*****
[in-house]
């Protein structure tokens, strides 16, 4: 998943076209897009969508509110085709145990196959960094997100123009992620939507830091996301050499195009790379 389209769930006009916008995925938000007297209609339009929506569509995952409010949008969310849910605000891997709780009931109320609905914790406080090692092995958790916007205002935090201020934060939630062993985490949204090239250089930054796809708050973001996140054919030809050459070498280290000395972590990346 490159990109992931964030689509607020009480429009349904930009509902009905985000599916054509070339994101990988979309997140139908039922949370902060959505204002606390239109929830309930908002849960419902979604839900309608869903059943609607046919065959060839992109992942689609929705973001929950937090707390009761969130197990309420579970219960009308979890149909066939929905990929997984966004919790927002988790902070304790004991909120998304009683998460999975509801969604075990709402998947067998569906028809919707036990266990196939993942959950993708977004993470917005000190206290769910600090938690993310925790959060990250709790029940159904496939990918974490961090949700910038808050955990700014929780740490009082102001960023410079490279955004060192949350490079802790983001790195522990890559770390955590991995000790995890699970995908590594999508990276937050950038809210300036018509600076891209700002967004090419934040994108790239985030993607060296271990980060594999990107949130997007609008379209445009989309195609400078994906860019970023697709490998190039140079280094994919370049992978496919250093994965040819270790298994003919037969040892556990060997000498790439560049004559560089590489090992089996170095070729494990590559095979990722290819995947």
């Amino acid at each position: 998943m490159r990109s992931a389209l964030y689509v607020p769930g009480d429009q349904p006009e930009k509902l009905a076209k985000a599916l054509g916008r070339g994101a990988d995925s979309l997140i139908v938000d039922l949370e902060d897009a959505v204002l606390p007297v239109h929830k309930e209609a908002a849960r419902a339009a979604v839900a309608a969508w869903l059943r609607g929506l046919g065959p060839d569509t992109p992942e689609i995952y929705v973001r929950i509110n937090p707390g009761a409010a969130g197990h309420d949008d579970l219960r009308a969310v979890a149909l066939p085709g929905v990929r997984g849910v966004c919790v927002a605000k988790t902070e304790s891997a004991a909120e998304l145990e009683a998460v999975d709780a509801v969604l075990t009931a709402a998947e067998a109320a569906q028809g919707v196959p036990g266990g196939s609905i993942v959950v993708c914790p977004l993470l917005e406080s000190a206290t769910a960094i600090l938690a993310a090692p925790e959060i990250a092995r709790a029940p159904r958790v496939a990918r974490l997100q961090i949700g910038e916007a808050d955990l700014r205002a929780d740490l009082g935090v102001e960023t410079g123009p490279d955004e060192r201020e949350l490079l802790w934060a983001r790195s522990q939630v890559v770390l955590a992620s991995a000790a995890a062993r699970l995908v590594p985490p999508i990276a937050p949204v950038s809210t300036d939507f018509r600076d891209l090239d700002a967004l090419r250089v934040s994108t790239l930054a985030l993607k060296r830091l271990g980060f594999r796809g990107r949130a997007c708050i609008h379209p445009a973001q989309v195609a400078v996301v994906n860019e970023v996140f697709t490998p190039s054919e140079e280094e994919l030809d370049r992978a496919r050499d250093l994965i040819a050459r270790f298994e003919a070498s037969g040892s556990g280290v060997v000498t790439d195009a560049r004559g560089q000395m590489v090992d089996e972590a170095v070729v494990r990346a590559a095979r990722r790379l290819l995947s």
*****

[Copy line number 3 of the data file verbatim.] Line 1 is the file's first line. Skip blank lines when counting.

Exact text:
């Amino acid at each position: 998943m490159r990109s992931a389209l964030y689509v607020p769930g009480d429009q349904p006009e930009k509902l009905a076209k985000a599916l054509g916008r070339g994101a990988d995925s979309l997140i139908v938000d039922l949370e902060d897009a959505v204002l606390p007297v239109h929830k309930e209609a908002a849960r419902a339009a979604v839900a309608a969508w869903l059943r609607g929506l046919g065959p060839d569509t992109p992942e689609i995952y929705v973001r929950i509110n937090p707390g009761a409010a969130g197990h309420d949008d579970l219960r009308a969310v979890a149909l066939p085709g929905v990929r997984g849910v966004c919790v927002a605000k988790t902070e304790s891997a004991a909120e998304l145990e009683a998460v999975d709780a509801v969604l075990t009931a709402a998947e067998a109320a569906q028809g919707v196959p036990g266990g196939s609905i993942v959950v993708c914790p977004l993470l917005e406080s000190a206290t769910a960094i600090l938690a993310a090692p925790e959060i990250a092995r709790a029940p159904r958790v496939a990918r974490l997100q961090i949700g910038e916007a808050d955990l700014r205002a929780d740490l009082g935090v102001e960023t410079g123009p490279d955004e060192r201020e949350l490079l802790w934060a983001r790195s522990q939630v890559v770390l955590a992620s991995a000790a995890a062993r699970l995908v590594p985490p999508i990276a937050p949204v950038s809210t300036d939507f018509r600076d891209l090239d700002a967004l090419r250089v934040s994108t790239l930054a985030l993607k060296r830091l271990g980060f594999r796809g990107r949130a997007c708050i609008h379209p445009a973001q989309v195609a400078v996301v994906n860019e970023v996140f697709t490998p190039s054919e140079e280094e994919l030809d370049r992978a496919r050499d250093l994965i040819a050459r270790f298994e003919a070498s037969g040892s556990g280290v060997v000498t790439d195009a560049r004559g560089q000395m590489v090992d089996e972590a170095v070729v494990r990346a590559a095979r990722r790379l290819l995947s």